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Monday, July 1, 2013

The Never Ending Quest for the Perfect Rib

Personally, I have never made what I consider to be a perfect rib.  Thinking back, I don't think I have ever had one.  I have had close, but never 100% spot on greatness.  For our KCBS rib entries this year, we started out with something a bit on the spicy side.  We paid for that choice in Rochester this past May.  Everyone says, judges like sweet, sweet, sweet.  Did I mention sweet?  So, it was back to the test labs to fine tune the recipe.

First, I picked up some spare ribs from my butcher, pulled off the membrane from the back, and seasoned front and back with Oakridge Secret Weapon Pork and Chicken Rub.  This is a switch from their Beef and Pork Rub.  While I like the Beef and Pork version, it leaves a tingle on the lips and tongue that judges are not used to receiving in competition.

I then placed the ribs on a 235 F smoker with apple, hickory, and pecan in the ash pan and cooked for three hours.  The rib tips were just seasoned with granulated garlic, onion powder, salt, and pepper and cooked for some tasters.

After 1.5 hours, I spritzed the racks with a mix of apple juice and molasses.  What was the ratio?  I placed 1/4 cup of molasses in a 1 liter spray bottle then filled to the top mark with apple juice.

Rib tips all ready for the freezer.  These are destined for a pot of beans or collard greens!

I foiled the ribs after three hours with a healthy spritz of the juice and molasses mixture and about 1/8 cup of Franks Sweet Chili sauce.  The ribs were in foil for 1 and a half hours.  Then, I pulled the racks out of the foil and applied a dusting of rub and a thin glaze of sauce.  What did I use for a sauce?  1 cup of Blues Hog regular, 4 Tbsp of Blues Hog Tennessee Red, 1/3 cup of honey, 1/4 cup of apple juice and 2 Tbsp of turbinado sugar.  After 30 minutes, I reglazed with a very small amount of sauce.  After 30 more minutes I pulled and let the ribs sit for 15 minutes before slicing.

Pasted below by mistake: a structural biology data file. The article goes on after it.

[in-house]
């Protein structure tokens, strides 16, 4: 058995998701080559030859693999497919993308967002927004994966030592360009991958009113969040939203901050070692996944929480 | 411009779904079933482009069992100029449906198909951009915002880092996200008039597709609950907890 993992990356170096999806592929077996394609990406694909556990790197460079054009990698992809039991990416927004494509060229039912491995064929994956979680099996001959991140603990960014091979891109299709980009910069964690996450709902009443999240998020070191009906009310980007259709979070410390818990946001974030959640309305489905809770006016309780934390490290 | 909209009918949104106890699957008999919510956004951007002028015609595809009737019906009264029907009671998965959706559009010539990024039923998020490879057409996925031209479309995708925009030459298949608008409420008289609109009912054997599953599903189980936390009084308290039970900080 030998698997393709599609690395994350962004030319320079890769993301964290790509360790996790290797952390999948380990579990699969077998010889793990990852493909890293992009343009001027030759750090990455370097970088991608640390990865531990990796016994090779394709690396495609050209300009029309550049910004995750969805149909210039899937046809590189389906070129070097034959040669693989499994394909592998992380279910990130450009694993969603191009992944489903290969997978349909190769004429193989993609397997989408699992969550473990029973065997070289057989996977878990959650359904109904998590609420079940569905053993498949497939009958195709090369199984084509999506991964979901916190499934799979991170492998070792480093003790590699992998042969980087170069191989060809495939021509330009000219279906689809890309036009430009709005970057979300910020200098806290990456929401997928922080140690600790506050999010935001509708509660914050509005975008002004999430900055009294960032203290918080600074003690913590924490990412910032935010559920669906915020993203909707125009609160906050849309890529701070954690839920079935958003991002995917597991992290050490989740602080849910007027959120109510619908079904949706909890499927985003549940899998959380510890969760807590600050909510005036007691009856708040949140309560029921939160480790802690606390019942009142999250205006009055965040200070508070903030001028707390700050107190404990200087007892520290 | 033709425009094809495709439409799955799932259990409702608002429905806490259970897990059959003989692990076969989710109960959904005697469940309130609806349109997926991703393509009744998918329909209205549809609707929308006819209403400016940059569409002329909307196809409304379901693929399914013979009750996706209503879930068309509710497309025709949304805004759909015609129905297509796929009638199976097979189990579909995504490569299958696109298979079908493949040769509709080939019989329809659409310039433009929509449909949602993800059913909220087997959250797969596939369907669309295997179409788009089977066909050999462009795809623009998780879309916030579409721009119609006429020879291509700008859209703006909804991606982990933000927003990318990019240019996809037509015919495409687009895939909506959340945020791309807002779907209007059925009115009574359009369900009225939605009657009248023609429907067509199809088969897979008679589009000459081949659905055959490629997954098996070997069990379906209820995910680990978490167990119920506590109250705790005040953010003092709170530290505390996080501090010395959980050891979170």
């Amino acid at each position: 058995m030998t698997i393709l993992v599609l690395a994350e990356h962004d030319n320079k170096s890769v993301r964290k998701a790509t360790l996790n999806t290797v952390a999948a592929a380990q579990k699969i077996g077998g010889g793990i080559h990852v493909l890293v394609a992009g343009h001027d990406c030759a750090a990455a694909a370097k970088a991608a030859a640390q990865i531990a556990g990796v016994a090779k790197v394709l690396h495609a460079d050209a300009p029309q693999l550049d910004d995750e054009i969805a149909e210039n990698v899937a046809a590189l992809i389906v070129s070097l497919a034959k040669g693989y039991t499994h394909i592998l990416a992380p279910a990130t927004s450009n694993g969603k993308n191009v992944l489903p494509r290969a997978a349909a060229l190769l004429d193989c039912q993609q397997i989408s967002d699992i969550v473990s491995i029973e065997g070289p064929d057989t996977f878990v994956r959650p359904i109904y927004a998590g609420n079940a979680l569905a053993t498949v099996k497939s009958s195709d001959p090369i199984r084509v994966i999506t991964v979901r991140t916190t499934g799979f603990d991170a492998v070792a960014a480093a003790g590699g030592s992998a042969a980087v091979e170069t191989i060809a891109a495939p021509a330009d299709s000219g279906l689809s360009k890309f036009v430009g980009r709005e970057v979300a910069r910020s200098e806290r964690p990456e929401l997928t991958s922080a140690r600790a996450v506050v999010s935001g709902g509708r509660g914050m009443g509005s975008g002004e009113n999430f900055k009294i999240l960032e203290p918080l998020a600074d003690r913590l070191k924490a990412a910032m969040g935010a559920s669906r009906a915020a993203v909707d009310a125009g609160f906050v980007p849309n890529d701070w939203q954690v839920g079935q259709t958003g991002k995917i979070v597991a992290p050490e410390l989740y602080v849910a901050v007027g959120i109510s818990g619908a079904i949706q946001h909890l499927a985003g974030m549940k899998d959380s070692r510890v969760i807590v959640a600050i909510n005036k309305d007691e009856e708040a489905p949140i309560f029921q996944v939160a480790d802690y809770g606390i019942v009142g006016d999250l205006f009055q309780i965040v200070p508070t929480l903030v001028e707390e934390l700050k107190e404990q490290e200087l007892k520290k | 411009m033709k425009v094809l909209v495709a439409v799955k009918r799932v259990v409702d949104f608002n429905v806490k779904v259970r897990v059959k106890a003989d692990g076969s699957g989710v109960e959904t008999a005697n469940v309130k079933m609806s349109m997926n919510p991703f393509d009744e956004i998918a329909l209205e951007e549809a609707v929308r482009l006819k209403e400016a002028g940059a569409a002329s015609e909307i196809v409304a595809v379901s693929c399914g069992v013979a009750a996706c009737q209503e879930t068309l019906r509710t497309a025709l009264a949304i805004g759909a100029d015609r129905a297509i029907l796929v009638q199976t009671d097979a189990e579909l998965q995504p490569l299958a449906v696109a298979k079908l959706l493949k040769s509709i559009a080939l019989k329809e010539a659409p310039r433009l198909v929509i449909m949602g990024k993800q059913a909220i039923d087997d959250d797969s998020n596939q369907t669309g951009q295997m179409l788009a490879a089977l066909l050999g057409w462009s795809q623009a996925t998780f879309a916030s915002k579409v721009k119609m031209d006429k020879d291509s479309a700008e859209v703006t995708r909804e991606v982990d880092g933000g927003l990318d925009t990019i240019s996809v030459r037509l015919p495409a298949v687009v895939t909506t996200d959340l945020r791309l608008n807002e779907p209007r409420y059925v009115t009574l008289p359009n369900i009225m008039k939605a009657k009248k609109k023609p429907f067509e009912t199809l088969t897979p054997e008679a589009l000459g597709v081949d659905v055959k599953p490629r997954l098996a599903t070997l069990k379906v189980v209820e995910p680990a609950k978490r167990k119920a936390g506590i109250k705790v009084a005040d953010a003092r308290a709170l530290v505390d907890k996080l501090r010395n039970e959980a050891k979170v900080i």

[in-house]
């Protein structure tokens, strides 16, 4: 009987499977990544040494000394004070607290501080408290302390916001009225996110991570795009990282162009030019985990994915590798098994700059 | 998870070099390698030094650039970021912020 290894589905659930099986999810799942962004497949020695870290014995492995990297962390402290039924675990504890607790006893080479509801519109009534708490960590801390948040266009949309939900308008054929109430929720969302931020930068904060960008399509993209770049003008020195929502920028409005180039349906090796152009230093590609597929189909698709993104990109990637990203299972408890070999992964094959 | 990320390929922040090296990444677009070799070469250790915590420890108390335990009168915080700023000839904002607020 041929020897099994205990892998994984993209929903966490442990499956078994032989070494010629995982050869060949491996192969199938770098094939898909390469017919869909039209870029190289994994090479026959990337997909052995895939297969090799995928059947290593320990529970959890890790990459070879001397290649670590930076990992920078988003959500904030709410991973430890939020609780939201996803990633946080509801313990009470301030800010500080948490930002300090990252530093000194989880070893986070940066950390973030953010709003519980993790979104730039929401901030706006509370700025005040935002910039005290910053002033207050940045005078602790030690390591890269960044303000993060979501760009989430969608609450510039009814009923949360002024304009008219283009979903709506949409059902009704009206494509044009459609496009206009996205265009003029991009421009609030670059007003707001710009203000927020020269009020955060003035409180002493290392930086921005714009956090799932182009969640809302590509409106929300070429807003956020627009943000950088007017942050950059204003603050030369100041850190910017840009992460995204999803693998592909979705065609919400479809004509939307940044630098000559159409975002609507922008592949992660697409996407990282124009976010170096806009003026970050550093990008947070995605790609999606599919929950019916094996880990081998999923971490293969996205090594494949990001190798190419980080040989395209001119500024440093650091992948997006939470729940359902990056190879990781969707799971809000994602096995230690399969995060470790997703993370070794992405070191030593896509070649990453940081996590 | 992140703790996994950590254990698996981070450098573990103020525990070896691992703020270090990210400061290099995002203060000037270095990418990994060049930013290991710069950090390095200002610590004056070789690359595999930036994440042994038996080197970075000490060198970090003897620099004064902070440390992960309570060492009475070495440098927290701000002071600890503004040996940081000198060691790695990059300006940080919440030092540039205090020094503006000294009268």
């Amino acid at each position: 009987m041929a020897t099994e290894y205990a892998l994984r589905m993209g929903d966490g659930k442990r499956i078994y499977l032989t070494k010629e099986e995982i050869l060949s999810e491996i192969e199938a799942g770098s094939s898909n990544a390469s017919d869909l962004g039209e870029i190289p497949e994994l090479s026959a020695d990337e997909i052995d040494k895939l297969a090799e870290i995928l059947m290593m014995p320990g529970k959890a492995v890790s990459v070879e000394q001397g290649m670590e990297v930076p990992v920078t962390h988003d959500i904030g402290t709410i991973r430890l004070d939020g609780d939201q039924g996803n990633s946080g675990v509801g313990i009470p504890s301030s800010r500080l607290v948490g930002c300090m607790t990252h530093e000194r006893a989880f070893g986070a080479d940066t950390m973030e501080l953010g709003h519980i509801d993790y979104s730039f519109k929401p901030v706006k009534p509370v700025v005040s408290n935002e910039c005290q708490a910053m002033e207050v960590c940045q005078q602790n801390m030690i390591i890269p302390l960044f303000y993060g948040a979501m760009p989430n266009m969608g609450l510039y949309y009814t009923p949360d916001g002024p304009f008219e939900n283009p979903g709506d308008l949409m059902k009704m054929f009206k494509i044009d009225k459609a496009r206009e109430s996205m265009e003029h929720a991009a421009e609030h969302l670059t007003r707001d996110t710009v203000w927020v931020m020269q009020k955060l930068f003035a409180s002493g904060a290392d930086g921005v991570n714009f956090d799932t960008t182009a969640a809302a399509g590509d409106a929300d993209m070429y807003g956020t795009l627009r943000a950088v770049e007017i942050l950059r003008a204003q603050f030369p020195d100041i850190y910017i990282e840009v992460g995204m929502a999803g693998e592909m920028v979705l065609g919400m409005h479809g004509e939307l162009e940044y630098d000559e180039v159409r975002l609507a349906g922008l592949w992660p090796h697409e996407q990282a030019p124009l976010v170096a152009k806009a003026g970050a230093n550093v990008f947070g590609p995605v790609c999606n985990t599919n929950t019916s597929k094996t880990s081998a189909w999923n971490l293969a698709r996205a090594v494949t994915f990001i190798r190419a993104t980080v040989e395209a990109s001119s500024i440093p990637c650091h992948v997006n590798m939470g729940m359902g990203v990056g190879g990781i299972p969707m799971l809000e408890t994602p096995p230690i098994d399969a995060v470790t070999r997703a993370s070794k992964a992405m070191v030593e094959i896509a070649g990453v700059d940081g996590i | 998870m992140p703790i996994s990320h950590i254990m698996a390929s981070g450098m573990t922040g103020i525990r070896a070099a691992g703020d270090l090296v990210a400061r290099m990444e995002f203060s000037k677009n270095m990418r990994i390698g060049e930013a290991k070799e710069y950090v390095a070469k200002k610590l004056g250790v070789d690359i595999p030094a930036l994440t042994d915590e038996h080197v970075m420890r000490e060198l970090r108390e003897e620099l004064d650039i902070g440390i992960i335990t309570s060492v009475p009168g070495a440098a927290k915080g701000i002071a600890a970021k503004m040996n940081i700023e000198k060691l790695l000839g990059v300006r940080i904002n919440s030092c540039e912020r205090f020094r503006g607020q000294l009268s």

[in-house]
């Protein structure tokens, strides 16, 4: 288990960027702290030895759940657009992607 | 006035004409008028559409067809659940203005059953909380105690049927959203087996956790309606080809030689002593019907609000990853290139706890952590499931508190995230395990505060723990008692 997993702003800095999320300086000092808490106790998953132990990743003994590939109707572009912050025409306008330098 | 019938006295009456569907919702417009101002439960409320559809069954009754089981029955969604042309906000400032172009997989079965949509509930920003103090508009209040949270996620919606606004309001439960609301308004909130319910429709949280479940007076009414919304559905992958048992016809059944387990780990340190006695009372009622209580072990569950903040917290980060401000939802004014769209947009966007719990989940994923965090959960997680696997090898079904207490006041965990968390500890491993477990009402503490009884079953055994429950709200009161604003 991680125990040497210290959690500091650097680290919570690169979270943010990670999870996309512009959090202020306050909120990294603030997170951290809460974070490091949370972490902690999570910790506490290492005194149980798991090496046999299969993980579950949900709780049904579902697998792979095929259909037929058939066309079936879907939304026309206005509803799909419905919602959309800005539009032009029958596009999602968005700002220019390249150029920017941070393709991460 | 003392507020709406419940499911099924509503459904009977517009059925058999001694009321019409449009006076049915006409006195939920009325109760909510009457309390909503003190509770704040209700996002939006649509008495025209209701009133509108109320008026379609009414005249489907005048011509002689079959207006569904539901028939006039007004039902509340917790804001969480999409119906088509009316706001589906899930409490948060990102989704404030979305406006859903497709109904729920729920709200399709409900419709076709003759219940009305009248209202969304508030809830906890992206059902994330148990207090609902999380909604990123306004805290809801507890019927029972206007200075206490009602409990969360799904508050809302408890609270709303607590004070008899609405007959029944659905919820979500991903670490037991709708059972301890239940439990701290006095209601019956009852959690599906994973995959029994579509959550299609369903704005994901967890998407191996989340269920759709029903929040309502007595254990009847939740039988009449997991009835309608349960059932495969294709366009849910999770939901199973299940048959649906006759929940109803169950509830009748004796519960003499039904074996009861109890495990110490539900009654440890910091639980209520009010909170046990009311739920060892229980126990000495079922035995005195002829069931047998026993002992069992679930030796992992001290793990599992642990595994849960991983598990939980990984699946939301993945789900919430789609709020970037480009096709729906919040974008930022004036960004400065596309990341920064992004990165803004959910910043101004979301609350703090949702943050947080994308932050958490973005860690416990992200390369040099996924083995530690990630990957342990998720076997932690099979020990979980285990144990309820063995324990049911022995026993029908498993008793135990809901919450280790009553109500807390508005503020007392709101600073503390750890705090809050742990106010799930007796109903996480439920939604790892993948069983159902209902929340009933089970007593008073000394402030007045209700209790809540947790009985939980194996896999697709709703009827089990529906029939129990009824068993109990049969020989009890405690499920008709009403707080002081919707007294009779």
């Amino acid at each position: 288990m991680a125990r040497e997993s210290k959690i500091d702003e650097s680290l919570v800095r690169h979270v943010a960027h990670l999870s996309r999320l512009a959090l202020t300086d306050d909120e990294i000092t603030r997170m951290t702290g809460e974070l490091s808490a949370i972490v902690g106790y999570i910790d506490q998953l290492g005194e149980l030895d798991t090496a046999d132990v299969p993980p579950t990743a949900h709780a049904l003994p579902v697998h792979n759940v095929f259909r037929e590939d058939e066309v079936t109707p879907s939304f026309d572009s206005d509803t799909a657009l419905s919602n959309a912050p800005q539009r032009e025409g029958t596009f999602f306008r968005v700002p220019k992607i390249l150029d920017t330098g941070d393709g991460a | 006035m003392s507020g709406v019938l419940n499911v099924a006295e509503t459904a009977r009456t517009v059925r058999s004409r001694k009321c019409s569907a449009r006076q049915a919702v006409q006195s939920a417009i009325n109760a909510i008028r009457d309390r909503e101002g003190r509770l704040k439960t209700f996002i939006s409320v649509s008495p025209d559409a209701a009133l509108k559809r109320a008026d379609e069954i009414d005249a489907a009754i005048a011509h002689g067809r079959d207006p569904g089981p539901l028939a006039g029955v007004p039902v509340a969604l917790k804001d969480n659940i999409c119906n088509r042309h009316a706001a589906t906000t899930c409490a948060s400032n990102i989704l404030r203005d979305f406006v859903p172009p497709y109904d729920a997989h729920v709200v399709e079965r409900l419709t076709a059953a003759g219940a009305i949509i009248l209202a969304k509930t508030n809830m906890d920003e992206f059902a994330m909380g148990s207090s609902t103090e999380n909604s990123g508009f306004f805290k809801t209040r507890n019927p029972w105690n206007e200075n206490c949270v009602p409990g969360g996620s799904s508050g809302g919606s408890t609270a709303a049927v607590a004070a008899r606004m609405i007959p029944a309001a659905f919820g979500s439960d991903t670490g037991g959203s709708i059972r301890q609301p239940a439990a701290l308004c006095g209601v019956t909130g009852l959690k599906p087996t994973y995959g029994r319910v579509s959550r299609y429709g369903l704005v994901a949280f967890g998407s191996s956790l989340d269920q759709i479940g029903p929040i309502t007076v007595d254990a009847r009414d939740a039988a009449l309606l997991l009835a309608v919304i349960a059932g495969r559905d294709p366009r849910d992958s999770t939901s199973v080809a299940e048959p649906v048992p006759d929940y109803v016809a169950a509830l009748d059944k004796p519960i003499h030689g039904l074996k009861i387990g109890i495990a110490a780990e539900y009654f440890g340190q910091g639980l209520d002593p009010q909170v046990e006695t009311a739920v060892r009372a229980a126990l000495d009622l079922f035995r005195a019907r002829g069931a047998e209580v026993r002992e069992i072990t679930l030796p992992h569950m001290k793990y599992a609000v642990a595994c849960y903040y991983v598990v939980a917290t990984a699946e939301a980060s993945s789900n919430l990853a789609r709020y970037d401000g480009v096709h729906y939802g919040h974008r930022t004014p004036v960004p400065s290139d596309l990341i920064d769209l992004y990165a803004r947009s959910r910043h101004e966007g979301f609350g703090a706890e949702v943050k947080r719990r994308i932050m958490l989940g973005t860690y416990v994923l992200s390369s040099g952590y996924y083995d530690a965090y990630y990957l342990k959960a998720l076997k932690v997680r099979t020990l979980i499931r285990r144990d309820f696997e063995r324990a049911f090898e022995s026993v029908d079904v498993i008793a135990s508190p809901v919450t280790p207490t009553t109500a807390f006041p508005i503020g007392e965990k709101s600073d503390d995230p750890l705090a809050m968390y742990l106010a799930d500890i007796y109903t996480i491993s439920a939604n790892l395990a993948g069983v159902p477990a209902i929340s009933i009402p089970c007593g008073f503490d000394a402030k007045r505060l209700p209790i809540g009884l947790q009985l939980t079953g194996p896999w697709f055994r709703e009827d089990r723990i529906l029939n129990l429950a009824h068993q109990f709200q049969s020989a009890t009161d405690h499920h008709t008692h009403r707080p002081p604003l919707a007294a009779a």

How were they?  So sweet that my teeth hurt.  I had two, Hope had one.  But, everyone else sucked them down.  We were down the clean bones in 15 minutes flat.

Overall, I think they were way too sweet.  Even for a judge.  But, remember, a Trigg style rib sits in squeeze butter and brown sugar to make them candied.  That being said, for our next competition, we will be using the above recipe, minus the 2 Tbsp of turbinado sugar in the sauce.  One final note, the apple juice/molasses mix helped to make a nice, deep colored bark without an overpowering molasses flavor.

More on how we scored with the new recipe later in the week.

Thanks for stopping by,



  1. I do come across a lot of Blues Hog sauced entries. This last weekend my first rib had possibly cayenne in excess. I love heat but not at competitions. My mouth was on fire. It was not really fair to my next entry because my tastebuds were dulled because of the peppers. I think balance of all the components is a goal.
    The journey for the perfect rib is what it is all about.

  2. I agree with the balance theory. It all has to come together.